By doing their best to bury this both in the Russian magazine and company-wide as regards Russia (including allowing themselves to be publicly martyred in the West), Condé Nast is protecting themselves, their Russian employees and their reporters, and for that deserve credit.

    Then why commission the article in the first place? They don't deserve credit at all.

     

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  7.  
    icon
    Blatant Coward (profile), Sep 10th, 2009 @ 1:37am

    Re: Re:

    Shark one: Yes, definitely human blood, type O RH factor positive.
    Shark two: Blood in the water. *puts on sunglasses* I see.

    *OH YEAHHHHHHHHHHHHhhhhhh*

     

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  8.  
    identicon
    Anonymous Coward, Sep 10th, 2009 @ 2:04am

    Re: Re: You clearly don't understand Russia

    >Then why commission the article in the first place?
    >They don't deserve credit at all.

    Editor: This is a great story lets run with it. It's all set to go.

    Corporate Management: Do you know what sort of life expectancy Putin's enemies have? Pay the man and make it disappear.

     

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  9.  
    identicon
    Sheinen, Sep 10th, 2009 @ 3:40am

    Shark 3:I cant...I know it's here somewhere, I just can't find it! Oh, wait - it's under that rock! Who puts blood under a rock? I mean, it took an extra couple of seconds to spot it, but it wasn't exactly in a frigging safe? Wow - boy am I gonna eat the person who comes back to collect this!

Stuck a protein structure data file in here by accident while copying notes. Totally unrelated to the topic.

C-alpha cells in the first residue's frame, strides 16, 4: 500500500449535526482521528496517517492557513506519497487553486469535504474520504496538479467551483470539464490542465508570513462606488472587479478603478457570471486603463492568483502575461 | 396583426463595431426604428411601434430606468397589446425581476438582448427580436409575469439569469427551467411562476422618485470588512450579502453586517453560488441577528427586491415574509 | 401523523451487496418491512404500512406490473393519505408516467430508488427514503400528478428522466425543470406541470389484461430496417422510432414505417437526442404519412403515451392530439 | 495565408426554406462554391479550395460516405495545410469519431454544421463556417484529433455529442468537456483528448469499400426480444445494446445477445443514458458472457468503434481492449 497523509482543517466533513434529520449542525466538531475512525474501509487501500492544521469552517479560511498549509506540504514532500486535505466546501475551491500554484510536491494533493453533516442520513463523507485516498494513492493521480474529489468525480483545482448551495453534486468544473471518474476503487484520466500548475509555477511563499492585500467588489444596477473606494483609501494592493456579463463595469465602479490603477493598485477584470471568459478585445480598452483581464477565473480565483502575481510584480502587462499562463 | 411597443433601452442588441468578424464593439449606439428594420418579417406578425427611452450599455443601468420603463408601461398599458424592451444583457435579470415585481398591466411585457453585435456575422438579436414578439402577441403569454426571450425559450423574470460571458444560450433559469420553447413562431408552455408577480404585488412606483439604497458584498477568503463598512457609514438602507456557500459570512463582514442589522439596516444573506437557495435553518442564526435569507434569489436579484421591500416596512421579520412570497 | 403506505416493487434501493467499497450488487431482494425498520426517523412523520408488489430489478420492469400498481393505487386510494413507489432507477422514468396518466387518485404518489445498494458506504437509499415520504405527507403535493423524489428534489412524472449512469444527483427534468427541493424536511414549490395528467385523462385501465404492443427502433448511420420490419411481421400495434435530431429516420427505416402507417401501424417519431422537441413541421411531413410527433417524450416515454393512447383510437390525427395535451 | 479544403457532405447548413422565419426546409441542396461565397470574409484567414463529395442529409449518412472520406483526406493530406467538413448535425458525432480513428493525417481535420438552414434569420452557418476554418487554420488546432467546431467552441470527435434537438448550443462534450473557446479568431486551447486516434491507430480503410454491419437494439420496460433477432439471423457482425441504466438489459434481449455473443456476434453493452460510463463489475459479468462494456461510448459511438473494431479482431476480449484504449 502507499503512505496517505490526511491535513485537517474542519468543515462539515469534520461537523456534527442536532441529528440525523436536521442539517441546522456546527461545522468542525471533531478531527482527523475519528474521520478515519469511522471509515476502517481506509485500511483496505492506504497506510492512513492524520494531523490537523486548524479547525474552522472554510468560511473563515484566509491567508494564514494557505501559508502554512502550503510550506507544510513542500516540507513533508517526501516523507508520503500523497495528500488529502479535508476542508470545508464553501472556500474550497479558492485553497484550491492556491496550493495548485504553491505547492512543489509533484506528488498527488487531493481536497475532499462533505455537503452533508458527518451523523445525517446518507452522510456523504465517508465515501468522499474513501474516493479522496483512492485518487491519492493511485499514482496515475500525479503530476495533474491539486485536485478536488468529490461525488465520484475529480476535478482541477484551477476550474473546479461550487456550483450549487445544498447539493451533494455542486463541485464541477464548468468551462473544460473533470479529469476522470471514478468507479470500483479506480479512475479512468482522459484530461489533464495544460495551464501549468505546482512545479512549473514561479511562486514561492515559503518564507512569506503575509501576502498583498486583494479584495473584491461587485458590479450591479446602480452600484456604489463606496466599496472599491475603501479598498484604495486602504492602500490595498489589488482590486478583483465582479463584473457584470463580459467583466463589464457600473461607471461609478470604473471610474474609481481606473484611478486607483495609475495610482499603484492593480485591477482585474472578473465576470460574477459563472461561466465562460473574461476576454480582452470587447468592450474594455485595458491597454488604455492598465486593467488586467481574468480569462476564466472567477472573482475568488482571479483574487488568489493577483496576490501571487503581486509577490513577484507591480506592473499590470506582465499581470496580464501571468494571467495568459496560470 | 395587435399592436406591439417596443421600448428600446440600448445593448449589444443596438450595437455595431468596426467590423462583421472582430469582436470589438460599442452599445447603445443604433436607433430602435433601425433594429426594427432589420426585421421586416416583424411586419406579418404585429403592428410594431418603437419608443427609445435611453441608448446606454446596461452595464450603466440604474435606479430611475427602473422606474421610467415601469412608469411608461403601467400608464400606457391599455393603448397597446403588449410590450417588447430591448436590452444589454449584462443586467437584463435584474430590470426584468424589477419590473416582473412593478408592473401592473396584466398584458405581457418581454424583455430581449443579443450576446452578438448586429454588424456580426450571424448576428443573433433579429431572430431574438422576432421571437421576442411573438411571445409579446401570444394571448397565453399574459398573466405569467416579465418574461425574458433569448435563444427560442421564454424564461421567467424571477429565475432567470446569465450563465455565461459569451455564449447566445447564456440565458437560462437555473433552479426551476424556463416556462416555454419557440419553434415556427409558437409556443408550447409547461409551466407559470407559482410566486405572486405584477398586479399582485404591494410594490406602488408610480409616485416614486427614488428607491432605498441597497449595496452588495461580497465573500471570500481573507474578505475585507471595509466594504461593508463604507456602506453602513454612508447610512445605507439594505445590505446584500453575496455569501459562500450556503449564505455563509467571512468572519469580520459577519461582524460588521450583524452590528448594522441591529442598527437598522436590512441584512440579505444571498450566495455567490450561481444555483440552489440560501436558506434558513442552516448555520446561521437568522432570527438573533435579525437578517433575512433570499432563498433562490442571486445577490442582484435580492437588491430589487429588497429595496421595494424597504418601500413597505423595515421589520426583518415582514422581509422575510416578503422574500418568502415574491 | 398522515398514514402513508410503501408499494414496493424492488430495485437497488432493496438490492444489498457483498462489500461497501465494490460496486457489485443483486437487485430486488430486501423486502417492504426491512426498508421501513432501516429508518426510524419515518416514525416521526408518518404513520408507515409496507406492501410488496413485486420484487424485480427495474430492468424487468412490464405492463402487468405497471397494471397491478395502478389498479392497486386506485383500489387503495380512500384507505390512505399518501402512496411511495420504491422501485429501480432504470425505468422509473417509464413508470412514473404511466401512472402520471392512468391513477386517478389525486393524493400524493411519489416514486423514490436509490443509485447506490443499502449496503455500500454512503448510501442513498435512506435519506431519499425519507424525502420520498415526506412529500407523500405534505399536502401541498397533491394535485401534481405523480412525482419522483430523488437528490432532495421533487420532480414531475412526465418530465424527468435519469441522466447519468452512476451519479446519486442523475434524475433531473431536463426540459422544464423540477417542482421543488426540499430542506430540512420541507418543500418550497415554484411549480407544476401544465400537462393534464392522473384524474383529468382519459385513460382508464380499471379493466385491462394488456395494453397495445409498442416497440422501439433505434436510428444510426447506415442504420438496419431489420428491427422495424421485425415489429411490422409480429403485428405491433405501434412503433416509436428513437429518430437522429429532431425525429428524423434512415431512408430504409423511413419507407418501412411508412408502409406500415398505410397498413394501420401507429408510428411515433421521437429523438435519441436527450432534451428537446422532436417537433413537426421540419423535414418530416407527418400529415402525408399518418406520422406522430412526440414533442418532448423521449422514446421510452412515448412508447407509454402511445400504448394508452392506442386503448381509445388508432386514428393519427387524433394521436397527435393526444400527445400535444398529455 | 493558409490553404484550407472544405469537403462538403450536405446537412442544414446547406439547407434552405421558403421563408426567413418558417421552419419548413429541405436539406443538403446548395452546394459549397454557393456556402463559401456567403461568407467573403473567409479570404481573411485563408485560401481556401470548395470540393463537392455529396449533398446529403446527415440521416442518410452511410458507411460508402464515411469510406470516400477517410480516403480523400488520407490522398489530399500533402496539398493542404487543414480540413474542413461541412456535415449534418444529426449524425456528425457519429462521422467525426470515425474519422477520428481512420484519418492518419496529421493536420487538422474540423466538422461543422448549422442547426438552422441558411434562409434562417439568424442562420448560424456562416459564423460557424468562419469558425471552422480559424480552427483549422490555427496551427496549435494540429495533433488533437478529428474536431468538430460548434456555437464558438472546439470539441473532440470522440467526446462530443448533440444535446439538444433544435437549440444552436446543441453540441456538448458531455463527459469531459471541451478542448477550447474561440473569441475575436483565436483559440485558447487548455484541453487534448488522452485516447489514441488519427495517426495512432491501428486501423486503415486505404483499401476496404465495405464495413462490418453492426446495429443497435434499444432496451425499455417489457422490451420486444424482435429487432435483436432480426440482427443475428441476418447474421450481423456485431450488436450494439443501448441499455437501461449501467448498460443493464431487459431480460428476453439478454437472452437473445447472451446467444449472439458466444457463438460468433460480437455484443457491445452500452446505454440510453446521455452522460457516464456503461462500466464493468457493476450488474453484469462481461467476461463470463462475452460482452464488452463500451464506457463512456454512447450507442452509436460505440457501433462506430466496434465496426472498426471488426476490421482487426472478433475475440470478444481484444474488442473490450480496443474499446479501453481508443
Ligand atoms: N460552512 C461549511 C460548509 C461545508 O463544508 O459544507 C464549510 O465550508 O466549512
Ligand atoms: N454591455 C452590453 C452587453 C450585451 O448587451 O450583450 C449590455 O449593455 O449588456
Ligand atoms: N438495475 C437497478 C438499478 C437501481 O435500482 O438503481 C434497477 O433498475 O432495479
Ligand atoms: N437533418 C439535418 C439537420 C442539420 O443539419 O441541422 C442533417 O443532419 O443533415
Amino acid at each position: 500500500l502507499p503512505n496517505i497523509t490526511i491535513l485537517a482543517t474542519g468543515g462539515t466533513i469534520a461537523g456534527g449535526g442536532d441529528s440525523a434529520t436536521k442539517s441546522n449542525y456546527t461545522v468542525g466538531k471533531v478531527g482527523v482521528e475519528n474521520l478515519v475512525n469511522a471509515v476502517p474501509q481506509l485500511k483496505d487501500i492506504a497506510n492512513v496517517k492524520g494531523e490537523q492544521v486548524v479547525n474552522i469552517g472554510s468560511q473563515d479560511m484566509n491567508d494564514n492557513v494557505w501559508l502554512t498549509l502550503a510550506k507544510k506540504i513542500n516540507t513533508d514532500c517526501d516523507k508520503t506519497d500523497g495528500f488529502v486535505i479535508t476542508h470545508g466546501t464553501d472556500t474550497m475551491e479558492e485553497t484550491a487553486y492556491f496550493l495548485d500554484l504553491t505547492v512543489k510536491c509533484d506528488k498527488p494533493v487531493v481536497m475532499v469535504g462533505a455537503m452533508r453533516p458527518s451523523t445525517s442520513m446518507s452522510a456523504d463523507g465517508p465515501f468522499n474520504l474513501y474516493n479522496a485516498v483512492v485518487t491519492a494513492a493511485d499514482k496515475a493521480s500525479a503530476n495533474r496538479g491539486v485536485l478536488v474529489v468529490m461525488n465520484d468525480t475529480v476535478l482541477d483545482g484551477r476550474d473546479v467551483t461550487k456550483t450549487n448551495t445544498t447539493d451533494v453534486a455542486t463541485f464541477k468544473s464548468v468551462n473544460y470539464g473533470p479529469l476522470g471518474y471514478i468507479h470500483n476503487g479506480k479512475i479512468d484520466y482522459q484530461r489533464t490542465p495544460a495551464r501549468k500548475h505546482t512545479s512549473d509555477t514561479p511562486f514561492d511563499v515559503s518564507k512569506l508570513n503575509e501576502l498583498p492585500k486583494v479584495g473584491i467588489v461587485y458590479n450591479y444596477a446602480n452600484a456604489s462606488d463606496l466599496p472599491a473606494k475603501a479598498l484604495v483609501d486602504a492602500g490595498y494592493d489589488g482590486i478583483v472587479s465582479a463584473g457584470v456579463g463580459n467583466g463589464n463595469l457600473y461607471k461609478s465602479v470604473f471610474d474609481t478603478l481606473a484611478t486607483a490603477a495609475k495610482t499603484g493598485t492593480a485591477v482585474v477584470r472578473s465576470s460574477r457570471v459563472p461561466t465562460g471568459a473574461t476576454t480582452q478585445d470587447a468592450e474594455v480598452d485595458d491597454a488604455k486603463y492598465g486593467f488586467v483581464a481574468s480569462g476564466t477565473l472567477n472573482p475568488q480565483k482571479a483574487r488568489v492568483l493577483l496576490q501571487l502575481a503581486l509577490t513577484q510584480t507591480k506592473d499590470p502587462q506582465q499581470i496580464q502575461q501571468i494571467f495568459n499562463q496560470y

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  10.  
    identicon
    AM, Sep 10th, 2009 @ 12:53pm

    Gawker crowd-translated the article to Russian

    On 4 Sep Gawker http://gawker.com/5352827/ invited its readers to submit/correct transaltions, part of which had been shoddily done by Google Tranlate. As the post says, it took just over 24 hours to complete it. You must mention this as an update to your readers.

     

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  11.  
    identicon
    Michael Kirkland, Sep 11th, 2009 @ 8:23am

    Probably of more interest to people here is that they own Ars Technica.

     

    reply to this | link to this | view in thread ]